I think the real scoop is this: some people want to tell you how to talk – to tell you what you can and can’t say. Political activists, anti-bias groups, special interest groups, and some individuals want to control your language. Government agencies will tell you saying something is against the law, against regulations or secret. Religion has things that you can’t say because they are sins. As we said before, they want to control information and control language because that’s how you control thought. By changing the words we think with they change the quality of our thought, and ideas can only be as good as the quality of our thoughts. Remember, there is nothing wrong with the words that are targeted in and of themselves. Words are neutral until they are put into context. It’s the context that matters. If some ignorant, bigoted troglodyte jumps into a conversation and starts dropping n-bombs all over the place ask them to tone it down (or distract them with a Dixie flag and a NASCAR hat), but don’t vilify the word. And certainly don’t make it illegal to say those words because it would make a lot of jokes really crappy. It truly is the user that puts the intent behind words that make them good or bad. I get tired of people talking about bad words and bad language. It’s the context that makes them good or bad. This may offend some people, but, frankly, (to paraphrase George Carlin) this type of language was created by smug, greedy, well-fed, white people in order to conceal our sins. I think that what it boils down to is that there will always be some portion of society that is ignorant, and no amount of dicking around with words is going to change that.

"The destruction of words is a beautiful thing." Geoege Orwell, 1984

Sunday, July 6, 2008

Don't Look Down

I was driving to work the other day, and while I was in traffic I saw some jaggoff flick a cigarette out of his car window. That may not seem too unusual, but that's exactly my issue. So I got to thinking, "Why don't they ever get in trouble for littering?" Why is it socially acceptable to chuck these pieces of garbage wherever the Hell they want? It's because a cigarette butt is so small, right? That's the same type of logic that people use in discussions about animals. Save the ones that are cute, furry, and moderately-sized, but nobody gives a rat's ass about squashing bugs, mice and the like. Well, maybe it's not the same logic, but it agitates me anyway. Sorry, where was I? I thought I'd apply a little simple math to the butt-generators to see what falls out. I don't smoke, so I had to scrounge up a cigarette butt off of the street. Then I took the gross-ass thing to work, weighed and measured it, and this is what I came up with after a little number crunching.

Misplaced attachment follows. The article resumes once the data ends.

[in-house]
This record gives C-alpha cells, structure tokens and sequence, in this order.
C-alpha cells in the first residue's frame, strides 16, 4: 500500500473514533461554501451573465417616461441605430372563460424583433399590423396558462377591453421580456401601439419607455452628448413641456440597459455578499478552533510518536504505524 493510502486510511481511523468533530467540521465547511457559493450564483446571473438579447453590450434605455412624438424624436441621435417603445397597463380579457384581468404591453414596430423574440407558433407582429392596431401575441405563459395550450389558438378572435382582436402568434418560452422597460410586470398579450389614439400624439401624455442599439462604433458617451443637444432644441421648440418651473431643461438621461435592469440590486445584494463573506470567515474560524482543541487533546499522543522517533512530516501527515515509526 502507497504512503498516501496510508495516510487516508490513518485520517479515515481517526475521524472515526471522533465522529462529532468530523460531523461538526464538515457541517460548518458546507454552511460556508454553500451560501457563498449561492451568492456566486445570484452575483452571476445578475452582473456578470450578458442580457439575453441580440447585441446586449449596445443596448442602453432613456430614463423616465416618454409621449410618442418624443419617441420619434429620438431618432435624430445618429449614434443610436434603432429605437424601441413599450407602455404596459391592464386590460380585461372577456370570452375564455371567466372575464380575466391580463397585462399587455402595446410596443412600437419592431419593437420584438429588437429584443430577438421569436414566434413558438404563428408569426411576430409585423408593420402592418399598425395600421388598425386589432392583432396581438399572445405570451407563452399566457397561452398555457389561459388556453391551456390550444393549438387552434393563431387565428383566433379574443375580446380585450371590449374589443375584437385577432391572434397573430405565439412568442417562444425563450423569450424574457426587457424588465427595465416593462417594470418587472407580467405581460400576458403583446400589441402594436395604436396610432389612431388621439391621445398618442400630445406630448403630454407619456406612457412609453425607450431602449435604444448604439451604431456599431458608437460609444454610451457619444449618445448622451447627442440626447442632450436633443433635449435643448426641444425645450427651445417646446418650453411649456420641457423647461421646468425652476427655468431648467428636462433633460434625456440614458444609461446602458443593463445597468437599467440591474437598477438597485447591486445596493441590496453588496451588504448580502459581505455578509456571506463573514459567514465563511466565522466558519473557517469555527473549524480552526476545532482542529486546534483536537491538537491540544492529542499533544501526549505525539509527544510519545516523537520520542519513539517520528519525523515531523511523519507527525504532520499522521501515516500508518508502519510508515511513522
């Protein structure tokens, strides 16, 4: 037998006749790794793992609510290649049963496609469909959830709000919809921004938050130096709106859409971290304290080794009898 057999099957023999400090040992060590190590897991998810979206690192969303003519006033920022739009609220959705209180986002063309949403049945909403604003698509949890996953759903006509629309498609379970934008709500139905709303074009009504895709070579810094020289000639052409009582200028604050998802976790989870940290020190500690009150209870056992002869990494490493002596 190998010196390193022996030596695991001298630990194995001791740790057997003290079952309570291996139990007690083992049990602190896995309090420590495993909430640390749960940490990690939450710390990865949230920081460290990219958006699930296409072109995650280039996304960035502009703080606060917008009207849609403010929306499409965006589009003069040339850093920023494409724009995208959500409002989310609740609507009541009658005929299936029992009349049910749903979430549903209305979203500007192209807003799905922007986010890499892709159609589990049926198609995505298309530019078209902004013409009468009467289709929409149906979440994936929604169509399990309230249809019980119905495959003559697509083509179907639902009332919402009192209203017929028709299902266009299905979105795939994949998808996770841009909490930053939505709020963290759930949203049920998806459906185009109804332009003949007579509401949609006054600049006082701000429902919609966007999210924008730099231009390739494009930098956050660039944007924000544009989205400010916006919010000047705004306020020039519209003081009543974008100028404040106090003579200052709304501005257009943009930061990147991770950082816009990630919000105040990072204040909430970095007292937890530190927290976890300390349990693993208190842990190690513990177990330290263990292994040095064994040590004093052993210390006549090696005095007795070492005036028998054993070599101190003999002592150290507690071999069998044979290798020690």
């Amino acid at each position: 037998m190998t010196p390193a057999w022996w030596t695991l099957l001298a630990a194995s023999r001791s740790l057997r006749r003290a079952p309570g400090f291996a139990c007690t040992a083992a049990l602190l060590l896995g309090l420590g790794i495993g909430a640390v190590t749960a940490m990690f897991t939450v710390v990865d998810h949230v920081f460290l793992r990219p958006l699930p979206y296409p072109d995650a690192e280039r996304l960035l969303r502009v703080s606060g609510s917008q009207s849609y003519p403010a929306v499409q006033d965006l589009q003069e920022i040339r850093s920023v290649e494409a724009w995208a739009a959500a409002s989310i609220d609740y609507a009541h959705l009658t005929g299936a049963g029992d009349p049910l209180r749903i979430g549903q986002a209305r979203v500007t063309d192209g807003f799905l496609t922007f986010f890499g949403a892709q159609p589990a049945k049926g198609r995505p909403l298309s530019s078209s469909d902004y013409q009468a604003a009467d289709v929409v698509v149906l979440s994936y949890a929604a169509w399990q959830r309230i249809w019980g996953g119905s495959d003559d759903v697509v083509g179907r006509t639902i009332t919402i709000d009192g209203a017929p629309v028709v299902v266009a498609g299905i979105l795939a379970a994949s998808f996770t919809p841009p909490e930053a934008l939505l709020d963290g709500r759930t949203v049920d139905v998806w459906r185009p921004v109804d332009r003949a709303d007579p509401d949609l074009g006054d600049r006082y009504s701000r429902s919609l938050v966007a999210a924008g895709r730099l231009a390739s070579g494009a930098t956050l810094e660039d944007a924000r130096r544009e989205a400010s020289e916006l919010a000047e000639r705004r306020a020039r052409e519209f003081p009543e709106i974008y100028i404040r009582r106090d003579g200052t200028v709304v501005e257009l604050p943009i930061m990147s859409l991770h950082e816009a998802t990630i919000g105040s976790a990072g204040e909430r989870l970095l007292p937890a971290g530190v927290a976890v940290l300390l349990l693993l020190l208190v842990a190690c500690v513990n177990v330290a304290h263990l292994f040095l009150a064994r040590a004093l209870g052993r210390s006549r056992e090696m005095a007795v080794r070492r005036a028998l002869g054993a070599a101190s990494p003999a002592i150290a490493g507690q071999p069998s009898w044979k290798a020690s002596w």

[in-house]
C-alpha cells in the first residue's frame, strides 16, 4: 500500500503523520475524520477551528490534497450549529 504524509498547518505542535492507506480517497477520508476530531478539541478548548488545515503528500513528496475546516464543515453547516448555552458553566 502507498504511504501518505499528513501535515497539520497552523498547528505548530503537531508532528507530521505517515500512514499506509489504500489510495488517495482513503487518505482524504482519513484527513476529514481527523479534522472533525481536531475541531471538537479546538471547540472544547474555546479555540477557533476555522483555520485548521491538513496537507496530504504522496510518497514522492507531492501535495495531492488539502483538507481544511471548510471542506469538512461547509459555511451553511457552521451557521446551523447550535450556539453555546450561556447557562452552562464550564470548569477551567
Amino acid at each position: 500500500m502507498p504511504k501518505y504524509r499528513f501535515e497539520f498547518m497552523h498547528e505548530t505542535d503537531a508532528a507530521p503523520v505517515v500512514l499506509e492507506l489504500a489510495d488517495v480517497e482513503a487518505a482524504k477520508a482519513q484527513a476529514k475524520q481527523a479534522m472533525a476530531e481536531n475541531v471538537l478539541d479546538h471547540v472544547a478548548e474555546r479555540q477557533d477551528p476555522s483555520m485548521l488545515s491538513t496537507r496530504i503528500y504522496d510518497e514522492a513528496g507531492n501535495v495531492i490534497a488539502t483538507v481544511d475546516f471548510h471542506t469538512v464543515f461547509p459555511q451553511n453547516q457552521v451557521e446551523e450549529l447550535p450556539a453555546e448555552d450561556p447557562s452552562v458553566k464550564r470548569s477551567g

I grabbed some background information from a National Heath Interview Survey cited by the American Lung Association. The article estimates the number of smokers in the US to be about 20% of the population, so I estimated low at 55 million smokers. It further states that around 75% of those smokers smoke at least a pack-a-day. Again, I estimated low saying 70% smoked that much, giving me 38 million smokers. For the non-smokers in the audience, there are 20 cigarettes in a pack. Each cigarette butt has an average mass of .192 grams and a volume of 1.042 cubic centimeters.

The number of butts per day generated by pack-a-day smokers is 770 million. This is 396,211 pounds, or 200 tons - around 28,323 cubic feet of cigarette butts per day. Now, let's assume that 1 out of every 2 butts end up on the ground (50%). This number is undoubtedly going up since smoking is getting black-listed from most public places: less ashtrays + lazy slobs = more garbage that I have to look at (among other things). The mass of butts that end up as litter every day is 100 tons. The volume of this crap is 525 cubic yards, or enough butts to fill up a 30x30 three-story building every day. That's 57,750,000 linear feet, or 11,000 miles of butts per day. In 2 1/2 days they would reach around the world. In 20 days they would reach the moon. Keep in mind that these numbers are from the US only, and my estimates are low, as well. Also, I just counted the pack-a-day bums. I didn't count the chain-smoking grandmas with corn teeth or the posers that only smoke when they drink.

Don't look down. They're all over the place. Add this to your list of things that you never noticed before that will annoy the shit out of you (like real estate signs or the “cigarette burns” that signify a reel change at a movie). Next time you see someone drop a cigarette give them a ration of crap for me, or just hope that the gods of heart disease and lung cancer catch up with them like I do. OK, that's a little mean...maybe just call on the gods of moderately persistent cough and yuck-mouth...